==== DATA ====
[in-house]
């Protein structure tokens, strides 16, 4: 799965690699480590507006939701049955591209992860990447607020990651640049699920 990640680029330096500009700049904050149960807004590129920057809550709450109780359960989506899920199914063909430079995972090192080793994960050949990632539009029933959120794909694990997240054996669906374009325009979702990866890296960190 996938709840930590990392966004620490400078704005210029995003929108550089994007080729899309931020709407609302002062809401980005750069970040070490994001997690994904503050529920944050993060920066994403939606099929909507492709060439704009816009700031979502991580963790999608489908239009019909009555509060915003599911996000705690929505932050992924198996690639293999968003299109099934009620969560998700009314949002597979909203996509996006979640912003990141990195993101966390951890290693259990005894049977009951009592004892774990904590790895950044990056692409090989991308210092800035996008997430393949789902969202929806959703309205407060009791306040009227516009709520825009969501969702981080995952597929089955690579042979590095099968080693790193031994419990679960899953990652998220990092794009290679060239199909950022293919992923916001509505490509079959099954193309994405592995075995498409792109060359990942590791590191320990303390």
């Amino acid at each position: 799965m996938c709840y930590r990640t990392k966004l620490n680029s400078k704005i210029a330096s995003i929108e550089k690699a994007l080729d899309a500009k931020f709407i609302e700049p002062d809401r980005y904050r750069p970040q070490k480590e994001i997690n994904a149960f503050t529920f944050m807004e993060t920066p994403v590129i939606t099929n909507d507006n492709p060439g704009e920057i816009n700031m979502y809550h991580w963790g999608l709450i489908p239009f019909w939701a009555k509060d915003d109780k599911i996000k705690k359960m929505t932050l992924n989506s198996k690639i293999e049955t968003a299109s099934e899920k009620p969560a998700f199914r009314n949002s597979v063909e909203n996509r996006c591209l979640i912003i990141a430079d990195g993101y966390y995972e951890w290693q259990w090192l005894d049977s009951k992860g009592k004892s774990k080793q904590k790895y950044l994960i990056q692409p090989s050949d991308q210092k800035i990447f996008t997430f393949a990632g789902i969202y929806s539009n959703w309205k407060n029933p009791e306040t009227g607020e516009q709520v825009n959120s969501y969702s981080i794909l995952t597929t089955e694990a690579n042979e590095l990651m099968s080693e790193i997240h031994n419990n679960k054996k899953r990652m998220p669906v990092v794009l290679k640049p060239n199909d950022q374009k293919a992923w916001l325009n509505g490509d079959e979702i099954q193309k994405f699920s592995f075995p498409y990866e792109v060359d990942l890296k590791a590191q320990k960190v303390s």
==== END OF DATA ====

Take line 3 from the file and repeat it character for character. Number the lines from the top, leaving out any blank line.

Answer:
């Amino acid at each position: 799965m996938c709840y930590r990640t990392k966004l620490n680029s400078k704005i210029a330096s995003i929108e550089k690699a994007l080729d899309a500009k931020f709407i609302e700049p002062d809401r980005y904050r750069p970040q070490k480590e994001i997690n994904a149960f503050t529920f944050m807004e993060t920066p994403v590129i939606t099929n909507d507006n492709p060439g704009e920057i816009n700031m979502y809550h991580w963790g999608l709450i489908p239009f019909w939701a009555k509060d915003d109780k599911i996000k705690k359960m929505t932050l992924n989506s198996k690639i293999e049955t968003a299109s099934e899920k009620p969560a998700f199914r009314n949002s597979v063909e909203n996509r996006c591209l979640i912003i990141a430079d990195g993101y966390y995972e951890w290693q259990w090192l005894d049977s009951k992860g009592k004892s774990k080793q904590k790895y950044l994960i990056q692409p090989s050949d991308q210092k800035i990447f996008t997430f393949a990632g789902i969202y929806s539009n959703w309205k407060n029933p009791e306040t009227g607020e516009q709520v825009n959120s969501y969702s981080i794909l995952t597929t089955e694990a690579n042979e590095l990651m099968s080693e790193i997240h031994n419990n679960k054996k899953r990652m998220p669906v990092v794009l290679k640049p060239n199909d950022q374009k293919a992923w916001l325009n509505g490509d079959e979702i099954q193309k994405f699920s592995f075995p498409y990866e792109v060359d990942l890296k590791a590191q320990k960190v303390s």